The state of Michigan has recommended that its citizens do not travel due to the COVID-19 pandemic. Key officials themselves, however, have been busted for traveling to southern states like Florida and Alabama. In addition, our government is spending money to encourage people to travel. So, which is it? One easy way to eliminate the mixed-messaging is for the state to stop subsidizing the tourism industry with its Pure Michigan advertising campaign.
The double standard is obvious and was made public while the governor was presiding over a surge in COVID-19 cases. There is much speculation about why Michigan is suffering, but if travel is a contributor, the state has no business running ads out of state in an attempt to lure travelers.
The campaign runs advertisements outside of Michigan with the specific intent of persuading people from elsewhere to visit. According to the state’s travel consultant, there were “1.9 million ad-influenced trips in 2019” to Michigan. This is a heady if questionable figure, but statistically speaking, if the program is this effective, some tourists recently lured here by the latest ad efforts are bound to bring the virus with them and spread it.
Despite this, the state budgeted $15 million from its own resources for Pure Michigan last year and ran ads, starting last December, to encourage people to come here. It did this after state officials ordered in-restaurant dining to close and after the governor herself asked Michiganders not to travel. If they traveled, it was feared, that would spread the coronavirus.
“Too many people traveled for Thanksgiving. And we will see our numbers increase, very likely, because of it. And that will coincide with the next big holiday. Christmas. And too many people are considering traveling and I’m reiterating: please don’t,” she said at a press conference. At the time, the state’s own COVID web site also discouraged travel, and specifically travel into Michigan.
That was for the winter campaign. The spring and summer ad campaign was announced April 8, just three days after the state posted a statement that read in part: “Travel increases your chance of spreading and getting COVID-19. We recommend that you do not travel at this time. Delay travel and stay home to protect yourself and others from COVID-19.”
All of this raises several questions. Do state officials really believe that travel and the social interactions it brings spreads the virus? If they do, why continue to fund a program that, according to their own calculation, led to nearly 2 million extra visits here in a single year? If travel and social interactions are not a threat, why must Michigan officials restrict both for everyone else? The inconsistency within state officials’ policies, words and actions lead to confusion and frustration.
From a public health perspective, it is unlikely that Pure Michigan is a threat, because independent scholarship on its efficacy shows that the program does not work. A 2016 Mackinac Center study found that for every $1 million in additional spending, there was a corresponding increase of just $20,000 in extra economic activity in the accommodations industry statewide. In other words, the program is, on net, a huge negative for residents. And that was the best performing sector of the tourism economy we examined.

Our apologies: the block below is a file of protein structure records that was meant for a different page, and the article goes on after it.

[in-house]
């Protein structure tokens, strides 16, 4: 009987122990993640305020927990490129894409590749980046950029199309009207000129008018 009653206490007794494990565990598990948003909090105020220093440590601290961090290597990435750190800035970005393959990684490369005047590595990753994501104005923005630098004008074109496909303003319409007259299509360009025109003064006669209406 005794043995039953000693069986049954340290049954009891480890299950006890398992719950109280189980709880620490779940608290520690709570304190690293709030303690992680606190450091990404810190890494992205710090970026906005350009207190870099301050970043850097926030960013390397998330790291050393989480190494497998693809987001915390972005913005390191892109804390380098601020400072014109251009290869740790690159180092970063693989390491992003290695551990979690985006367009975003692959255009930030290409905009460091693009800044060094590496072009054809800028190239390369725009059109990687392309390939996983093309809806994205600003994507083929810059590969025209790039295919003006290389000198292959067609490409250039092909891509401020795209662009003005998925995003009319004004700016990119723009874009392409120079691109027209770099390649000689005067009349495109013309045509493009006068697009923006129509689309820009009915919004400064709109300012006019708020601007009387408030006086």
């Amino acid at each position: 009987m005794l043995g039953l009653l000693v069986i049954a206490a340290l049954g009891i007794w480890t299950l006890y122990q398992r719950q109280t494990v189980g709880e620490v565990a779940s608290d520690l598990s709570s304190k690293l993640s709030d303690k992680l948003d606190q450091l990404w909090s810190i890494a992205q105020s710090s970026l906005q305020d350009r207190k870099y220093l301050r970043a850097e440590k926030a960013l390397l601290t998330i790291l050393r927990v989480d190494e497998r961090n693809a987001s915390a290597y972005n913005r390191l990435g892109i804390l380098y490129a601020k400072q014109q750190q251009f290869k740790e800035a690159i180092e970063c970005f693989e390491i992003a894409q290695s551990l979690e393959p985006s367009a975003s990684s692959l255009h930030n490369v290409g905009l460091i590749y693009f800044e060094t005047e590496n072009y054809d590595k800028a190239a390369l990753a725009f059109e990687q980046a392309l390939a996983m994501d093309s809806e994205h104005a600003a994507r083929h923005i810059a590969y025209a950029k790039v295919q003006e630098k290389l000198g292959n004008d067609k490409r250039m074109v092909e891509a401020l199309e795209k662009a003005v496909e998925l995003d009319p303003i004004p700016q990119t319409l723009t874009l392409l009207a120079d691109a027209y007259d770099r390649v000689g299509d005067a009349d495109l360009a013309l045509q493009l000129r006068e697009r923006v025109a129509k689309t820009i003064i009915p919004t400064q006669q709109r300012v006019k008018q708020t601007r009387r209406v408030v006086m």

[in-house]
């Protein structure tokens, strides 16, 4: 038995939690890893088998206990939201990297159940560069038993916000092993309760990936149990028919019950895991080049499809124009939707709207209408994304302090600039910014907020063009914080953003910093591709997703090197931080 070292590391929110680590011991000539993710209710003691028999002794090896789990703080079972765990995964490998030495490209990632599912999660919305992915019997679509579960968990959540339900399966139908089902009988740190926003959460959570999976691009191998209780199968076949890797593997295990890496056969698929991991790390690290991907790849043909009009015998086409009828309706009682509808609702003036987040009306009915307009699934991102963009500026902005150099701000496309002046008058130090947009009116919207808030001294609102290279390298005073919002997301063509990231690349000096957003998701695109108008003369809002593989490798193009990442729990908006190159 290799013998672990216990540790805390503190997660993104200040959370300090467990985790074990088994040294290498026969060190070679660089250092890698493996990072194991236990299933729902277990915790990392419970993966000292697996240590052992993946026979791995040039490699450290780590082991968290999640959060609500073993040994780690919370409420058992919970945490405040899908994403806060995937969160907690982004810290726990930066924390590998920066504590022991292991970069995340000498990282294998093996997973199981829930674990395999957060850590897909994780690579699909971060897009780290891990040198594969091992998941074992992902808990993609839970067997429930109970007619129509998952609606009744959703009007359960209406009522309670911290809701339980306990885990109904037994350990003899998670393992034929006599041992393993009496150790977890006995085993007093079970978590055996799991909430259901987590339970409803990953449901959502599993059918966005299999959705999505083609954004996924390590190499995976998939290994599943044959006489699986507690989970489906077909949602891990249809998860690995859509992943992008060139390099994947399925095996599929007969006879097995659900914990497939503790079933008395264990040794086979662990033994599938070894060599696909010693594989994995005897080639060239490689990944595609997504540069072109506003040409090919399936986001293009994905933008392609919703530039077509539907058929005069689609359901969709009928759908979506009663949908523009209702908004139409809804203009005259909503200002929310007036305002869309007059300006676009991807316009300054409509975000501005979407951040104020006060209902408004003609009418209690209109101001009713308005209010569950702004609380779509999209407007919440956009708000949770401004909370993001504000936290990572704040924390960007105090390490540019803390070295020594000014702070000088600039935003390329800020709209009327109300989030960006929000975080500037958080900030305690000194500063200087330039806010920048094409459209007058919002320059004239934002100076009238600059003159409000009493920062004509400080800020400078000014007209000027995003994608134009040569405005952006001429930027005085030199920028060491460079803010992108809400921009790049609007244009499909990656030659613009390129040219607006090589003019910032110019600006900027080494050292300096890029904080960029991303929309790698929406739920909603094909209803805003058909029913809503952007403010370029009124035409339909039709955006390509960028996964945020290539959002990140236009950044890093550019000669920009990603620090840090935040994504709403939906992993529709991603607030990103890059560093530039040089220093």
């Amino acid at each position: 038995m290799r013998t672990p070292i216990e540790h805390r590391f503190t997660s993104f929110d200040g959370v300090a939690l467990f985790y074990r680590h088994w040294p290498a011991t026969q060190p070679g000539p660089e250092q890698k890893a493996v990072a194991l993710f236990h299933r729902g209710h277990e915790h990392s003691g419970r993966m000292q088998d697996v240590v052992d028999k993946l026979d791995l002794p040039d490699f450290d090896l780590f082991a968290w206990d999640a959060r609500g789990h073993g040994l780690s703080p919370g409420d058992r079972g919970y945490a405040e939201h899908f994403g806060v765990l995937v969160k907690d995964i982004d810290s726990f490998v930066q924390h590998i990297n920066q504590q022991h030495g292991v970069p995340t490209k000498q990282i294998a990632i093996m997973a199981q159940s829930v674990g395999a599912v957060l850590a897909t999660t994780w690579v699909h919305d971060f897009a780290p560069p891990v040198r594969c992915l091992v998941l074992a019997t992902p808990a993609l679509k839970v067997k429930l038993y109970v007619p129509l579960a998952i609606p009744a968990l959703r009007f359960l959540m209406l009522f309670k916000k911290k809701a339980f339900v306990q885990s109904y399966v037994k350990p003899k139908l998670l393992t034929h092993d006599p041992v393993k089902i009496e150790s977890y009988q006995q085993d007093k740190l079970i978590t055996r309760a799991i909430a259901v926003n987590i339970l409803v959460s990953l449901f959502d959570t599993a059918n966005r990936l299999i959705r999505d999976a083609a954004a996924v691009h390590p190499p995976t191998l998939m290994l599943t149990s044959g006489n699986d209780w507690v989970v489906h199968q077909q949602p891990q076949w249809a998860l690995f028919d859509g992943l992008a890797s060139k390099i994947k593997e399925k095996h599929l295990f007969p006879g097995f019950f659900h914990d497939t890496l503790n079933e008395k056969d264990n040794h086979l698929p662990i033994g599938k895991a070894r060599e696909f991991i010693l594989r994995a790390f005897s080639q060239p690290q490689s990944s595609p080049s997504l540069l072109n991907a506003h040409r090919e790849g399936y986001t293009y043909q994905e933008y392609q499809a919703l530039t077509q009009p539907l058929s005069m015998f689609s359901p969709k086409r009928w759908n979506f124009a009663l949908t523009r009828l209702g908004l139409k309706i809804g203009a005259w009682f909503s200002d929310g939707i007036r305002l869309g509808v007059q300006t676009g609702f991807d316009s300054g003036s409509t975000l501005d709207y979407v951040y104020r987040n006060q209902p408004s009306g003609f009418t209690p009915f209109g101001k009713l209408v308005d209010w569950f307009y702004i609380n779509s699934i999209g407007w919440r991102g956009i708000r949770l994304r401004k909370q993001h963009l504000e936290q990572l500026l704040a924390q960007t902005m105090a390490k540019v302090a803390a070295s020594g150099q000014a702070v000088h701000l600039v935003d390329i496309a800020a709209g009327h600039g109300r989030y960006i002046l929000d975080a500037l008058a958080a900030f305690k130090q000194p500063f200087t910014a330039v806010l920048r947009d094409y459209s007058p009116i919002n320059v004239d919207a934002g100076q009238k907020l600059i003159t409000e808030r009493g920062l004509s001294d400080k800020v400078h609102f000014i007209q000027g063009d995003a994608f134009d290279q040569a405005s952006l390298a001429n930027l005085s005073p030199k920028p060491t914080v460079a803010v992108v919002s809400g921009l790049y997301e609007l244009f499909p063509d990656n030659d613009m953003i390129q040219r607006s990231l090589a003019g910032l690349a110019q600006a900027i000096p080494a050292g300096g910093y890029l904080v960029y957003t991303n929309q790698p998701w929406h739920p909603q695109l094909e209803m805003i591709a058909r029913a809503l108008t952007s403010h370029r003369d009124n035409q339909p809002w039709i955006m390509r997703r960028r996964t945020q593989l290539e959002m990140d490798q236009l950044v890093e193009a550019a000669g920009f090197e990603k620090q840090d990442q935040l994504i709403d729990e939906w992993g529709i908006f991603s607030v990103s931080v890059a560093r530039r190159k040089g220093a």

Despite officials’ warnings not to travel and evidence that Pure Michigan doesn’t work, the program has and continues to get funded. The current budget subcommittee bill for general government spending maintains last year’s total at an annualized level $25 million, $15 million of which would come from state sources.
The state should cut funding for Pure Michigan. If officials are right about the program, and if they are right in saying that travel and close encounters with other people spread the virus, they are inviting more trouble. If they are wrong, however, they are wasting millions on a program that doesn’t work while hypocritically discouraging the very travel and human contact they engage in themselves.
Permission to reprint this blog post in whole or in part is hereby granted, provided that the author (or authors) and the Mackinac Center for Public Policy are properly cited.
Permission to reprint any comments below is granted only for those comments written by Mackinac Center policy staff.
Get insightful commentary and the most reliable research on Michigan issues sent straight to your inbox.
The Mackinac Center for Public Policy is a nonprofit research and educational institute that advances the principles of free markets and limited government. Through our research and education programs, we challenge government overreach and advocate for a free-market approach to public policy that frees people to realize their potential and dreams.
Please consider contributing to our work to advance a freer and more prosperous state.